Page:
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Article related to: communicating_about_safety
Generating safe use information for mixtures – status and next steps
Our guest writers from the European Chemical Industry Council (Cefic) and the Downstream Users of Chemicals Coordination Group (DUCC) are returning to the topic of generating safe use information for mixtures featured in the October 2013 Newsletter. The two associations have identified approaches and methods used or being developed by companies and industry sectors for safe use communication for mixtures. They report here on their findings and on the next steps.
An inventory of methods and approaches to identify and communicate safe use information for mixtures was made in order to have a general overview of the ways that are currently being used or developed. Fifteen different methods were identified, and they were presented and discussed at ENES 5. Naturally, this is not an exhaustive compilation of methods, nor is it a list of recommended methods. However, it reflects the level of activity and the overall approaches that are being taken.
It was found that each approach has its merits and there is no ‘one size fits all' methodology. General observations from the exercise were:
- Several industry sectors (e.g. lubricants, detergents, paints) are working on methodologies to identify safe use information for sector specific products and related uses. These methodologies are typically so called ‘bottom up approaches' because the starting point is the mixture, its composition, use description and use conditions.
- In contrast to the sector specific approaches, more generic methodologies (or ‘top down' approaches) are being developed that can be used to identify safe use information for each type of mixture, regardless of the composition and/ or intended use. However, in many cases these methodologies also include mechanisms to take into account the mixture composition and the intended uses.
Looking in more detail at the several methodologies we see that:
- In almost all of the cases, whether it's a sector specific or more generic approach, safe use information for mixtures is highly driven by risk driving substances (RDS). Until now the selection of risk dri- ving substances is mostly done using the DPD+* methodology developed by Cefic, but the Critical Component Approach (CCA) referred to in the ECHA guidance appears to evolve as a future alternative. However, the CCA is not yet fully elaborated and there is the need to develop an agreed and widely accepted convention on how to apply the CCA.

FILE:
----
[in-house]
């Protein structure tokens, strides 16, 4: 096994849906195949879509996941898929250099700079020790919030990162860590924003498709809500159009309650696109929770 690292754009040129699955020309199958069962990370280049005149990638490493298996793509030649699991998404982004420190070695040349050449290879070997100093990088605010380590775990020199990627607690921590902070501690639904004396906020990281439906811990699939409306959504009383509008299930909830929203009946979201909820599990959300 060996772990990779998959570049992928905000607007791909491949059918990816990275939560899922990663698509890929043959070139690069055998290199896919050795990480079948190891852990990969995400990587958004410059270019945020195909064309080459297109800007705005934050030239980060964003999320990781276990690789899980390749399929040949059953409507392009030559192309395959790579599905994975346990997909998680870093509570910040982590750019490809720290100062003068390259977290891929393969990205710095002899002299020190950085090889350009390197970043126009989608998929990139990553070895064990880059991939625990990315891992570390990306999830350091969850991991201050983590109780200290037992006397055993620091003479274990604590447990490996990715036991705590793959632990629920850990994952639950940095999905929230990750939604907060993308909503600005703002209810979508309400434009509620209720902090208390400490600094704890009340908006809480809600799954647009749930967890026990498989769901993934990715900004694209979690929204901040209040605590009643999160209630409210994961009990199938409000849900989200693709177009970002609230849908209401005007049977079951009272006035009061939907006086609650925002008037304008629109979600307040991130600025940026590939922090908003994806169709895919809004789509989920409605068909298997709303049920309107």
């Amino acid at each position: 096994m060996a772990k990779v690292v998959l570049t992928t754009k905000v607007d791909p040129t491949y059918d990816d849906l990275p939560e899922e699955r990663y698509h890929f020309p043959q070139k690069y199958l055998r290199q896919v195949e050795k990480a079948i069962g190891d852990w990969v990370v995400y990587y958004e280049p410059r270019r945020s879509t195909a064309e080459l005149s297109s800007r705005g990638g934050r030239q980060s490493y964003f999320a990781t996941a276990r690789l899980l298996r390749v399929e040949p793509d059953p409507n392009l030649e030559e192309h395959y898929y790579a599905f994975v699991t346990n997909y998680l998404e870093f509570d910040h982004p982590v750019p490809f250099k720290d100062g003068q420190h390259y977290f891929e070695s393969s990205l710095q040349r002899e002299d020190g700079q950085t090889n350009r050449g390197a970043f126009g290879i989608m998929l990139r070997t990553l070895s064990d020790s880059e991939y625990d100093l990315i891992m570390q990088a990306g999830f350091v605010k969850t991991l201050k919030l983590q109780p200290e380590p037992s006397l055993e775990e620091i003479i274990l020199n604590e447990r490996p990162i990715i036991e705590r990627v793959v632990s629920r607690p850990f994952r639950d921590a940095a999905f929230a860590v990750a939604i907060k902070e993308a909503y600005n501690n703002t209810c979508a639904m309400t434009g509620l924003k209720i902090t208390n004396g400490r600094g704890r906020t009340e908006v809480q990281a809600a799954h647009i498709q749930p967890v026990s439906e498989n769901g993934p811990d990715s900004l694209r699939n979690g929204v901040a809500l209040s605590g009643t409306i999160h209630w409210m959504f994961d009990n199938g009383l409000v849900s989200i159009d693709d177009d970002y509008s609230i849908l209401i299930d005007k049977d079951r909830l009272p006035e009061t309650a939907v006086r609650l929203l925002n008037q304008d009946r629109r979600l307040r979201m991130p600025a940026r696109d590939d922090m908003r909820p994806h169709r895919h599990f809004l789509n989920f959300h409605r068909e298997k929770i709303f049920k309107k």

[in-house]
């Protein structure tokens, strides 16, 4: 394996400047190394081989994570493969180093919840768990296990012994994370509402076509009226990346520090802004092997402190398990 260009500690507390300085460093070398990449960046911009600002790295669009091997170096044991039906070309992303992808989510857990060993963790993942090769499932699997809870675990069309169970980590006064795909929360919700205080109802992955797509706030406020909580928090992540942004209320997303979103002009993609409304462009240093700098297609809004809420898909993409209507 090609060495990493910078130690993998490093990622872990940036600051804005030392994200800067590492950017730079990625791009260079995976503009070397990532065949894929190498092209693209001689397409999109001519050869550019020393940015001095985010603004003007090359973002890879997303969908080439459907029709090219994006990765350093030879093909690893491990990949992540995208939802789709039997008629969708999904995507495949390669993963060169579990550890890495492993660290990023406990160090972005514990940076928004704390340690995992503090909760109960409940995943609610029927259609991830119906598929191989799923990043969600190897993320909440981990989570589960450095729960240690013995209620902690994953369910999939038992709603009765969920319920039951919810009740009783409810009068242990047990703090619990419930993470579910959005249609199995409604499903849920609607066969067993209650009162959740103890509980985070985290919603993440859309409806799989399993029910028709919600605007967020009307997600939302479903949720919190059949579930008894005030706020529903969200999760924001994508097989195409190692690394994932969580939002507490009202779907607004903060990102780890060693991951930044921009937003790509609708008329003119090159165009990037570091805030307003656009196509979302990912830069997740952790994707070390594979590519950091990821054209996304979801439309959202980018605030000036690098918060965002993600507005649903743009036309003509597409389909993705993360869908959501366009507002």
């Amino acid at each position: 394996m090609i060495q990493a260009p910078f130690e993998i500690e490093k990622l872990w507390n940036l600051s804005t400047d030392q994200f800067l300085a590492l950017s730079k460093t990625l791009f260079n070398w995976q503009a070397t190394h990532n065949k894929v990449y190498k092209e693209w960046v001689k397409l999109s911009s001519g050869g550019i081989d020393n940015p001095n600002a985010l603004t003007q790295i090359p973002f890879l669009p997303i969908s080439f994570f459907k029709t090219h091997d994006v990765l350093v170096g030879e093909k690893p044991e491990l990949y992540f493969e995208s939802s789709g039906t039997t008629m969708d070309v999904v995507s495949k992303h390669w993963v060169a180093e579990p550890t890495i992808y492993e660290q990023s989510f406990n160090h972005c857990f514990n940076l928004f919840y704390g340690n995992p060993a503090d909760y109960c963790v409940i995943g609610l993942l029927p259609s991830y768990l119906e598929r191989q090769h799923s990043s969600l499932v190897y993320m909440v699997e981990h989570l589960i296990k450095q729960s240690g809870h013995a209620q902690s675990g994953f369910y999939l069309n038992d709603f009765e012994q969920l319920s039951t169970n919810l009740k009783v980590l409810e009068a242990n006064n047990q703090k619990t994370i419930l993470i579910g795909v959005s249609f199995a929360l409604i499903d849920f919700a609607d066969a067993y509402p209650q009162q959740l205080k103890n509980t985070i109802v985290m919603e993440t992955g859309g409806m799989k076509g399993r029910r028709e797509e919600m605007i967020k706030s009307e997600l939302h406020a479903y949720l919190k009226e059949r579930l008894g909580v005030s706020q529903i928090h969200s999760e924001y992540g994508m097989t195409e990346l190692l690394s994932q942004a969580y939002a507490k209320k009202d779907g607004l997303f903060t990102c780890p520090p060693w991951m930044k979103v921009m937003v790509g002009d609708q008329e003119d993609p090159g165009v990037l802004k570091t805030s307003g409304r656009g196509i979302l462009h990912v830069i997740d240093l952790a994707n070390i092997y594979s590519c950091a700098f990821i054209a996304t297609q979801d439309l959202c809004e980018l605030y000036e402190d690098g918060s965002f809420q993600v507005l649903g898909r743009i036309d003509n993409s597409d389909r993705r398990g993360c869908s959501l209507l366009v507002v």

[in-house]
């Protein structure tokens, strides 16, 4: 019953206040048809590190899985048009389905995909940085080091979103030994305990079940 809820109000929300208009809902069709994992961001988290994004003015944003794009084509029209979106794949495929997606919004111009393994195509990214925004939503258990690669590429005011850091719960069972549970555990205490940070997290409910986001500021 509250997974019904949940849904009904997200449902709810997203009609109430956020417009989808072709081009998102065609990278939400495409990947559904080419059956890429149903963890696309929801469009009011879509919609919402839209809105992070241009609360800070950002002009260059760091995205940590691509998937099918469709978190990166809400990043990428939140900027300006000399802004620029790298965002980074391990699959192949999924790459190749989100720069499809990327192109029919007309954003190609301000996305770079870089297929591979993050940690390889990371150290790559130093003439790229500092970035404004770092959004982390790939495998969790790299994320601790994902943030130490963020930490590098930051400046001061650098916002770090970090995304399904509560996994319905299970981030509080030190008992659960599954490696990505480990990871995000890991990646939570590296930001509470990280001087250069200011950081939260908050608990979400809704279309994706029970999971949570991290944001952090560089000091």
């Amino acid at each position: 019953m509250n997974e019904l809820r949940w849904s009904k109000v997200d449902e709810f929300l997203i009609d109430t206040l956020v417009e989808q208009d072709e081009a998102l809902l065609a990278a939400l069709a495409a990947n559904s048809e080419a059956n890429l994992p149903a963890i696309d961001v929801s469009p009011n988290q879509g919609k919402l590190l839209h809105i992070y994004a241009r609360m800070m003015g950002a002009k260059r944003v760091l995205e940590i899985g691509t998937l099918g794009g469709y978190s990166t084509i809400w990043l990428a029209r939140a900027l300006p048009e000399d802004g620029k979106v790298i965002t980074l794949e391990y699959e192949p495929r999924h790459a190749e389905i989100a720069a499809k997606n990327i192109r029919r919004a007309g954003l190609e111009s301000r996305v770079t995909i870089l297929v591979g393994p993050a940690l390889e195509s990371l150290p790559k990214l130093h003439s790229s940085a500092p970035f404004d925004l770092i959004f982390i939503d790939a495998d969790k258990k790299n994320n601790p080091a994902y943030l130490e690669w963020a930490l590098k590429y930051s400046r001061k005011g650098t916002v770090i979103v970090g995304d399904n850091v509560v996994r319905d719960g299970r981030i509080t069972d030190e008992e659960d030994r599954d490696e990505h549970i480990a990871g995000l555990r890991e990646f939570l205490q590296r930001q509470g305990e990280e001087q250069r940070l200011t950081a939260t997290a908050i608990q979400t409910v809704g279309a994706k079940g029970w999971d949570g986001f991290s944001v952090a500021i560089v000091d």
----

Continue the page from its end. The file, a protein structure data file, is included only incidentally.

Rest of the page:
- Once risk driving substances have been identified, the next step is to extract and/or consolidate relevant safe use information. Transparent rules for the systematic selection and/or scaling of the operational conditions and/or risk management measures for the relevant risk driving substances are needed and may be standardised to allow automatic or partly automatic processing of such data in the future. A concept was presented including a simple calculation tool (working prototype) that can be further developed to support formulators in the consolidation.
- Communicating safe use information for the mixture through an annex to the safety data sheet is regarded as the preferred way so far, for reasons of practicality and clarity. However, inclusion of this information in the main body of the safety data sheet is also an option in most of the cases.
- Each methodology aims to keep the burden for the formulators as small as possible through automation and by keeping the required level of expertise needed to apply a methodology as low as possible.
- In all cases, more testing on a large variety of mixtures from different sectors will be needed to further identify benefits and limitations of each approach. More detailed information on the methodologies can be found on the ENES section of ECHA's website. ECHA will publish more information on the methodologies in the coming months.
General conclusions and the way forward
Although industry has already invested a lot in the development of methods and approaches to compile safe use information for mixtures, further work and testing are needed to gain more experience in using the methods. When doing so, it's important that experiences are shared among the parties involved in order to get the best out of the different approaches.
As mentioned above, the ‘one size fits all' method doesn't exist. Nevertheless, there are many more similarities than differences in the various generic approaches.
Therefore it would be beneficial to create a common concept addressing aspects like the selection of risk driving substances. This could lead to one or two generic methodologies broadly used within industry. Sector specific methodologies may also benefit from such a common framework as they have some similar challenges. Industry and its stakeholders will exchange experiences and start developing a common concept for a generic approach in the coming months. Feedback on the progress will be given at the upcoming ENES meeting in May 2014.
* Cefic has prepared a methodology based on the Dangerous Preparations Directive (DPD), enhanced for certain health exposure pathways with consideration of the volatility of the substances concerned. It is known as the DPD+ method.
Text by contributors from Cefic and DUCC
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